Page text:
Peasant Autonomy
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Story 158

Pakistan – 2014

Happiness and sorrows

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(Photo: Norbakshi world)


“We can really count ourselves lucky that we met that kind driver. He rescued us.” Allah Rakhi is feeding the chickens. After a long and dangerous journey through high, barren mountains, she has ended up at the little, charming farm of a good friend of the driver, together with her daughter Zaïb. The sun is shining. The small farm lies in a green valley, the Indus flows far down below, and here and there you see the cheerful yellowness of flowering rapeseed fields. Zaïb sketches with charcoal a cow on the wall, with a high hump as you see them walking here, dark brown, compact, and muscular.

Allah Rakhi is not at ease. A few months ago her husband told her that Zaïb had to marry, because he had promised her to a chief of a nearby clan. Both clans are in conflict for years, and there have been many killings on both sides. The clan chiefs had decided together that a marriage had to take place in order to end the mutual revenge killings.
Allah Rakhi had objected, “Zaïb is still so young, only ten years old; she is a child who likes to play with dolls. And the man she has to marry is so old, almost fifty years old. Zaïb will be miserable.” But her husband didn't respond.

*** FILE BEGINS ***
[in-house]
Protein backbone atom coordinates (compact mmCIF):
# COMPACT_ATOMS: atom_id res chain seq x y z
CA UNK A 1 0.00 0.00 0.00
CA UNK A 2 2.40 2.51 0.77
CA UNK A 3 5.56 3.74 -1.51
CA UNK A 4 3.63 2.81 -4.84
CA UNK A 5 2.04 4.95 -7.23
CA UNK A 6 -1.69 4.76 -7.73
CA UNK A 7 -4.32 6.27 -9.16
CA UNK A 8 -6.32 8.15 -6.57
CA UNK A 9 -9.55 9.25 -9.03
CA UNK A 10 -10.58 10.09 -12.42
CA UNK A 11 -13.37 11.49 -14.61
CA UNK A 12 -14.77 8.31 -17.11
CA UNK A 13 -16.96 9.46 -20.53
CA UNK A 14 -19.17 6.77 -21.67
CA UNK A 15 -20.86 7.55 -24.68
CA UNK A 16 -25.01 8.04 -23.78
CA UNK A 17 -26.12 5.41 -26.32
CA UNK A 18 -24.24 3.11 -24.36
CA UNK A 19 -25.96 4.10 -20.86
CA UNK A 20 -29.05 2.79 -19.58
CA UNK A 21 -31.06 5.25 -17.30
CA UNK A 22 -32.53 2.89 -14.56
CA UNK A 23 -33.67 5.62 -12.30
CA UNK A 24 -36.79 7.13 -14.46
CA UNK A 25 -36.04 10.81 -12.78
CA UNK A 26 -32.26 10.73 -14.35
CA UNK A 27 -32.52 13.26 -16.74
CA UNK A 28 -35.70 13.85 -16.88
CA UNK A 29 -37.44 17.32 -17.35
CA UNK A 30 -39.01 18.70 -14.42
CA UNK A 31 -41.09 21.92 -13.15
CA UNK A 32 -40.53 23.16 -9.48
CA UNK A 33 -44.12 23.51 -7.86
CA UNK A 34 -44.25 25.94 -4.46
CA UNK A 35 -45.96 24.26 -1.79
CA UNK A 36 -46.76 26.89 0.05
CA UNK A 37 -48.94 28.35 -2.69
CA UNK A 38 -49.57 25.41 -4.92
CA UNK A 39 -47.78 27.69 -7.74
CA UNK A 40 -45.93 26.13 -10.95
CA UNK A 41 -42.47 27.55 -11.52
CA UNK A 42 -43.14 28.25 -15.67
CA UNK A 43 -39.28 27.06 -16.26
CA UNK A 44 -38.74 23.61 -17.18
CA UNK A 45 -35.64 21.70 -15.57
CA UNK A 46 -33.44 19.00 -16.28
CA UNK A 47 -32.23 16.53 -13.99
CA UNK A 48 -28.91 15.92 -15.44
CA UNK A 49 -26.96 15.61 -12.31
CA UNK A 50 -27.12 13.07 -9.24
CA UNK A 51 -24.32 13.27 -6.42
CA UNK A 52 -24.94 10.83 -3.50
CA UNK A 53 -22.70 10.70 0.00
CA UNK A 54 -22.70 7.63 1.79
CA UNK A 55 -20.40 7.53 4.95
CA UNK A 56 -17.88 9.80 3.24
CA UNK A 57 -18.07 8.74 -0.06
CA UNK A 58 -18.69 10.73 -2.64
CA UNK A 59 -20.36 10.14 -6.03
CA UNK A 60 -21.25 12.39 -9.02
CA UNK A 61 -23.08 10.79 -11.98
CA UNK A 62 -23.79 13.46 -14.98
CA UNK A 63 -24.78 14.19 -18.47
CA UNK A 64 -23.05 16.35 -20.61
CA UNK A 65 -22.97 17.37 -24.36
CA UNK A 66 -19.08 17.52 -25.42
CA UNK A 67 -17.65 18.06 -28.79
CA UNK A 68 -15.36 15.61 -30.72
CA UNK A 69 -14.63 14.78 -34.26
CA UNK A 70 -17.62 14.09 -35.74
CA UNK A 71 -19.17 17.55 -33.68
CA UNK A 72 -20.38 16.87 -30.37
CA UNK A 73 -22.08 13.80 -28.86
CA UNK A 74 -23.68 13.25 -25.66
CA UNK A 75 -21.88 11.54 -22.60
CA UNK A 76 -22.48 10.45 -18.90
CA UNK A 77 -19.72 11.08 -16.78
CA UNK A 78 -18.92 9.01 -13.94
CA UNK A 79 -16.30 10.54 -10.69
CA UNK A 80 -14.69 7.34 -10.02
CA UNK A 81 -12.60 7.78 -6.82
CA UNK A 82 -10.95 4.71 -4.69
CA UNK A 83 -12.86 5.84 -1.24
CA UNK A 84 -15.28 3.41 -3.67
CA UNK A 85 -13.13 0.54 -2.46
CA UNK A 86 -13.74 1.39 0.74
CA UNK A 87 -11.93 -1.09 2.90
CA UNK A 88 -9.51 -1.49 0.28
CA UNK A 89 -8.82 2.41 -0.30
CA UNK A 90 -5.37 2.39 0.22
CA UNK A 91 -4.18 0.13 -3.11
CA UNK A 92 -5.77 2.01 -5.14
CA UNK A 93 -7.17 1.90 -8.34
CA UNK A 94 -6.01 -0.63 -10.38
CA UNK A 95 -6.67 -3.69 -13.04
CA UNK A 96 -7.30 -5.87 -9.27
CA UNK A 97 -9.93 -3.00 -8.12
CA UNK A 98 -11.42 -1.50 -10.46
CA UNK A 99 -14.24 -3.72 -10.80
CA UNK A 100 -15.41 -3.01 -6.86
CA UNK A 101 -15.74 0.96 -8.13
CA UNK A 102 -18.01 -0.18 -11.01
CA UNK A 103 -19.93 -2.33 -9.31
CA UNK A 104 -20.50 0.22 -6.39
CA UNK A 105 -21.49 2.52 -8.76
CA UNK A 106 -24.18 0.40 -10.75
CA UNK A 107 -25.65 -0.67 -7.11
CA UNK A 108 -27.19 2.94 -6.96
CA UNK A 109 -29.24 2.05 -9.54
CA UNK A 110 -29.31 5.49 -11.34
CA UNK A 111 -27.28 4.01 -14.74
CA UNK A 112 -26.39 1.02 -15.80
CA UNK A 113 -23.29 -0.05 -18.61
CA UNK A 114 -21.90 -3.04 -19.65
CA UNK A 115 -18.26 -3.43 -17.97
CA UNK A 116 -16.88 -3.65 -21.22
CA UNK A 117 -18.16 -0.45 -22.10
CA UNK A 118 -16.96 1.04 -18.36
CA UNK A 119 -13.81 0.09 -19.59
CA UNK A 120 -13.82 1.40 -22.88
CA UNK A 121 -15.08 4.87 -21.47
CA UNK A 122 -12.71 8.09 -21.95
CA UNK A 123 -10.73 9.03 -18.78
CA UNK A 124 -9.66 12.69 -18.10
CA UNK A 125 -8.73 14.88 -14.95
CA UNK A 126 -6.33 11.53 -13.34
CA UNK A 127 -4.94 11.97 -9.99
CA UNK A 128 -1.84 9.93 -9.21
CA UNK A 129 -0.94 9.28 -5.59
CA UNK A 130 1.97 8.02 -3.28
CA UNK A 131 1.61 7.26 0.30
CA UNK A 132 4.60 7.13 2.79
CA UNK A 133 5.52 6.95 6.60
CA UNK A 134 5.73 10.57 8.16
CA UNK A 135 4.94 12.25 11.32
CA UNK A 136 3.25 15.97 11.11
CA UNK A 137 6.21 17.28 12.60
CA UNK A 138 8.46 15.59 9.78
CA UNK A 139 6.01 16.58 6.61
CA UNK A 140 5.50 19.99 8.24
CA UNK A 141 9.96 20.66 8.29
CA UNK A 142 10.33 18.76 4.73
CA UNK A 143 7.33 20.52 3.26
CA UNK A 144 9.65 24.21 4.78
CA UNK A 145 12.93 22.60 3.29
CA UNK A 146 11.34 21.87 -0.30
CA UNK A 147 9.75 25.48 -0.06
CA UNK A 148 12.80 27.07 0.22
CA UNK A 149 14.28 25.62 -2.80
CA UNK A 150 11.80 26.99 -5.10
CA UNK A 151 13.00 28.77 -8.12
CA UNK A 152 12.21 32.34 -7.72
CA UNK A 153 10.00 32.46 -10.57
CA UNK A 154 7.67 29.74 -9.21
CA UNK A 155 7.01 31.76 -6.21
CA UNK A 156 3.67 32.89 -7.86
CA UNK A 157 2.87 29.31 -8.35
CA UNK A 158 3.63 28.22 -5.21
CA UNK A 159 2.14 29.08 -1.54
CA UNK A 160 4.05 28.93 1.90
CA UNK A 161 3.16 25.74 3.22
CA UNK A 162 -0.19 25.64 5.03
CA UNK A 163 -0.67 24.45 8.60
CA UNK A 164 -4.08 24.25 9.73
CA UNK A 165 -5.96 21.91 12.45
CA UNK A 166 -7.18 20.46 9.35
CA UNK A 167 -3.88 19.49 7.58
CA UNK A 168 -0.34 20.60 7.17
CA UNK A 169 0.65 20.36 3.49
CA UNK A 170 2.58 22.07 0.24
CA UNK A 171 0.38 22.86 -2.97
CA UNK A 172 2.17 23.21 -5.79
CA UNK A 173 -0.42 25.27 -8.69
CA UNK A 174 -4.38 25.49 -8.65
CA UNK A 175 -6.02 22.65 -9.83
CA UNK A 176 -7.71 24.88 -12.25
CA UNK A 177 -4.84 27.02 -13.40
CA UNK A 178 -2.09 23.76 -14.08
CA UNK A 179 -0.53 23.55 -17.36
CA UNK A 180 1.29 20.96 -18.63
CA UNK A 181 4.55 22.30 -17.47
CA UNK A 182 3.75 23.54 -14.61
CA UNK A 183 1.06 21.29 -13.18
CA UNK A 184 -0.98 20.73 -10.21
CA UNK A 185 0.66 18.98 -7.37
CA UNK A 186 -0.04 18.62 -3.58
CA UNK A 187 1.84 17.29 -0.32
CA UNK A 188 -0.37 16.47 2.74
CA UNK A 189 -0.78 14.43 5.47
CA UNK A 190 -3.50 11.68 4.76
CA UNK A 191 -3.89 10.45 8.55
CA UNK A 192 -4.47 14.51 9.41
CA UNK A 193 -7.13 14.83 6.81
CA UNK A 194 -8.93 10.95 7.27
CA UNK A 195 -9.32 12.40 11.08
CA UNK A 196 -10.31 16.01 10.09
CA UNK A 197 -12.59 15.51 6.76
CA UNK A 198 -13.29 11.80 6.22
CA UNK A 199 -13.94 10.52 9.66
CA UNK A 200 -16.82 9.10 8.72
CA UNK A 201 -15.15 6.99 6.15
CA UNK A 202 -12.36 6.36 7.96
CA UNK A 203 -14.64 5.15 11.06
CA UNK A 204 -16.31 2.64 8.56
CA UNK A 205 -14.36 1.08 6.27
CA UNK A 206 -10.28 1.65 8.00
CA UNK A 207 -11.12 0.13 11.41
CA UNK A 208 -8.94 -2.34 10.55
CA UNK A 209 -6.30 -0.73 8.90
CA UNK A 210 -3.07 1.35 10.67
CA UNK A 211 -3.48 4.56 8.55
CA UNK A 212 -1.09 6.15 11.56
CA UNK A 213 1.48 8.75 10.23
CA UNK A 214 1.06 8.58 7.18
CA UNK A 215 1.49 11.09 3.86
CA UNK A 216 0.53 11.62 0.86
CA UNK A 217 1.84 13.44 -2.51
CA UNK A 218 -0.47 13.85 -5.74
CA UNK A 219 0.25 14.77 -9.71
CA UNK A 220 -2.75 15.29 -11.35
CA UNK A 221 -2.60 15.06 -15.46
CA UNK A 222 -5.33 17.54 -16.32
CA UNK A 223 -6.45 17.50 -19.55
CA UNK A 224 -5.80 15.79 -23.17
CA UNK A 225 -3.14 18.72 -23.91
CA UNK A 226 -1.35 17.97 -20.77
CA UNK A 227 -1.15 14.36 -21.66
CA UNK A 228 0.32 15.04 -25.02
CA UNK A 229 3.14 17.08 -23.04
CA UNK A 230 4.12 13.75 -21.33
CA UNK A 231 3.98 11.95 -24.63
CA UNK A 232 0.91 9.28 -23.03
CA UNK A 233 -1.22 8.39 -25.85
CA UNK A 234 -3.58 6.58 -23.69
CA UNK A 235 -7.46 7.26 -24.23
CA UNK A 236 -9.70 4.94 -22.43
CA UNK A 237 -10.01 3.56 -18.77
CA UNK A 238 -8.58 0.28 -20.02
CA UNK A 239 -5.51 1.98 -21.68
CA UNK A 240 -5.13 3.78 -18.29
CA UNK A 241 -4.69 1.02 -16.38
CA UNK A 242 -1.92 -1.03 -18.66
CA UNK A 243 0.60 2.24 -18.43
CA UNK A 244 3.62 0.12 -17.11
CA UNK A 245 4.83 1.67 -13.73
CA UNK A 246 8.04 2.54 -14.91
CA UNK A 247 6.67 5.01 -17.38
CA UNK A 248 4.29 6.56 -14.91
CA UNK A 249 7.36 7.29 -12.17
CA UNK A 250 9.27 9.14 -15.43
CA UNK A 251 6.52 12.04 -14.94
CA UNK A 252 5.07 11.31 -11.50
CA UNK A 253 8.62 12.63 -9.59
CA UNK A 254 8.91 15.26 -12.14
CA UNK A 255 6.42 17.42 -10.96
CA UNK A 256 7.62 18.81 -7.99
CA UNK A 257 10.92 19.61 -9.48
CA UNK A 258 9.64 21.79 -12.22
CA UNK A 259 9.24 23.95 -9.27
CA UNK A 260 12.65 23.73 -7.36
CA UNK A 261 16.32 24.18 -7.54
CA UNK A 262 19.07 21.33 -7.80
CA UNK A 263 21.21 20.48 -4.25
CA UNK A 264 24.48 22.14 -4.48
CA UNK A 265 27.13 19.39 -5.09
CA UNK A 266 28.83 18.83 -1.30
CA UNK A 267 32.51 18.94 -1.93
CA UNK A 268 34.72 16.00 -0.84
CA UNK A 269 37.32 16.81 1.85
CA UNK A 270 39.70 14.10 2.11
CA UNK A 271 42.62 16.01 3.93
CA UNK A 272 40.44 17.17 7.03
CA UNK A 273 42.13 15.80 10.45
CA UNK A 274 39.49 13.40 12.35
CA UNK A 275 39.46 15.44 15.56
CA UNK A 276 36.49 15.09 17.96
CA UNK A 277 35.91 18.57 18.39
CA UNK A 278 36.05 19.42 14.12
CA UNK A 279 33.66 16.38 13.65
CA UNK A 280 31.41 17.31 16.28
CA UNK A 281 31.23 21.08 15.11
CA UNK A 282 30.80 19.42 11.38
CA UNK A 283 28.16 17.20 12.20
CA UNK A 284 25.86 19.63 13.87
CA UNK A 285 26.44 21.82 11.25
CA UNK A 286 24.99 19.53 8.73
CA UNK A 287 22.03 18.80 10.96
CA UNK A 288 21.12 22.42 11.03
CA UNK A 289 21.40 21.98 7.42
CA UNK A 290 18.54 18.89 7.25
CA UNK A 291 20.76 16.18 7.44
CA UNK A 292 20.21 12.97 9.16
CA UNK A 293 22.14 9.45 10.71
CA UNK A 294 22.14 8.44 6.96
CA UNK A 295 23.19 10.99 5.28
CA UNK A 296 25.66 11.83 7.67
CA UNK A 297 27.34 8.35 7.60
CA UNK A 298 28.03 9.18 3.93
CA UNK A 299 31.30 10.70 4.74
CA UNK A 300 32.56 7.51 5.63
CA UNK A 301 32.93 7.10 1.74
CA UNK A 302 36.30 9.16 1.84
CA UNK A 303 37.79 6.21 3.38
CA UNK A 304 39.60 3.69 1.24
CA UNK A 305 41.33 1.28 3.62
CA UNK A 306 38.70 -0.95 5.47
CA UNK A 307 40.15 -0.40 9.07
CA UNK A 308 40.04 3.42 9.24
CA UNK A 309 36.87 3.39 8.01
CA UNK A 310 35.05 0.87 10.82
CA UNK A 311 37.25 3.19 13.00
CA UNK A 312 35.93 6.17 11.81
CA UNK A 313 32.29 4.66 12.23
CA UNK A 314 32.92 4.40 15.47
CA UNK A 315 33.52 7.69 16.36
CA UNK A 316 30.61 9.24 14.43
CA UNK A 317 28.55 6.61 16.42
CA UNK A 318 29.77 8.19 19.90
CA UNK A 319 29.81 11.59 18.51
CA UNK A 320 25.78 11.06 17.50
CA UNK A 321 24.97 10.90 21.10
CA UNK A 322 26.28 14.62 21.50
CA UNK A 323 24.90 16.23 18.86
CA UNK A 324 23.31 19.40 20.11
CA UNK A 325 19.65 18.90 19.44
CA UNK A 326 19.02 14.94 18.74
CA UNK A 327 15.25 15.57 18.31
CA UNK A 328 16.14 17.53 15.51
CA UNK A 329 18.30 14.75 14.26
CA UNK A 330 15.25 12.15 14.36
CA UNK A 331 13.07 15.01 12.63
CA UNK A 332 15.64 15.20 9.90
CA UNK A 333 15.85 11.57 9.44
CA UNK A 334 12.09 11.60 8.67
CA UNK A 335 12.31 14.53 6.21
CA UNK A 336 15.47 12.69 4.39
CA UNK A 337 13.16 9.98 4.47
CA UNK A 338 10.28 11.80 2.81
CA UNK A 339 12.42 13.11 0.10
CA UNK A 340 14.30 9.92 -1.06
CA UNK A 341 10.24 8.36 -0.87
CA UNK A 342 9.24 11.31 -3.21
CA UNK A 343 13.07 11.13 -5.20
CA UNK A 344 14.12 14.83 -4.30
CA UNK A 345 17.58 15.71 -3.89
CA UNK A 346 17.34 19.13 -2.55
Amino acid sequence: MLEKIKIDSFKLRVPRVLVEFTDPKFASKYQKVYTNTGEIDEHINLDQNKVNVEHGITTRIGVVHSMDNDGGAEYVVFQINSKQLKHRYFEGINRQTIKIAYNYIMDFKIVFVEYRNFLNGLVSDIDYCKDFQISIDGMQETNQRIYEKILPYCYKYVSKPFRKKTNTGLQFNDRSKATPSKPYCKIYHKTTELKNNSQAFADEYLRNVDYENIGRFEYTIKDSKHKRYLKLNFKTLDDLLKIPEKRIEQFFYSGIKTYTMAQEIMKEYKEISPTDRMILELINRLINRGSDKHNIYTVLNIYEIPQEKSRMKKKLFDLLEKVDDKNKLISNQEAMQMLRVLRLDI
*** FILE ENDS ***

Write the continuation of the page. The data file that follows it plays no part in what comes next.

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(Photo: Carol Mitchell)


When Allah Rakhi was already sewing the wedding dress, on a sudden impulse she made the decision to flee with her daughter. They hid in the top of a big truck. When the driver discovered them, at first he was furious. But later on he was moved by Zaïb, and his sympathy grew for Allah Rakhi, who was clearly willing to do anything for the happiness of her daughter. He brought them to his best friend, who lives on a small faraway farm. There, they are safe.

“Zaïb has to go to school,” Allah Rakhi thinks, “but, is it possible? Won’t men of both clans continue searching for her, hunting her? Are we really safe here?”


The movie Dukhtar (daughter, 2014) by the Pakistani director Afia Nathaniel takes you through the rugged mountains of Pakistan and its small villages in a splendidly decorated truck. She lets you meet hospitable villagers, and murderous militia fighters.

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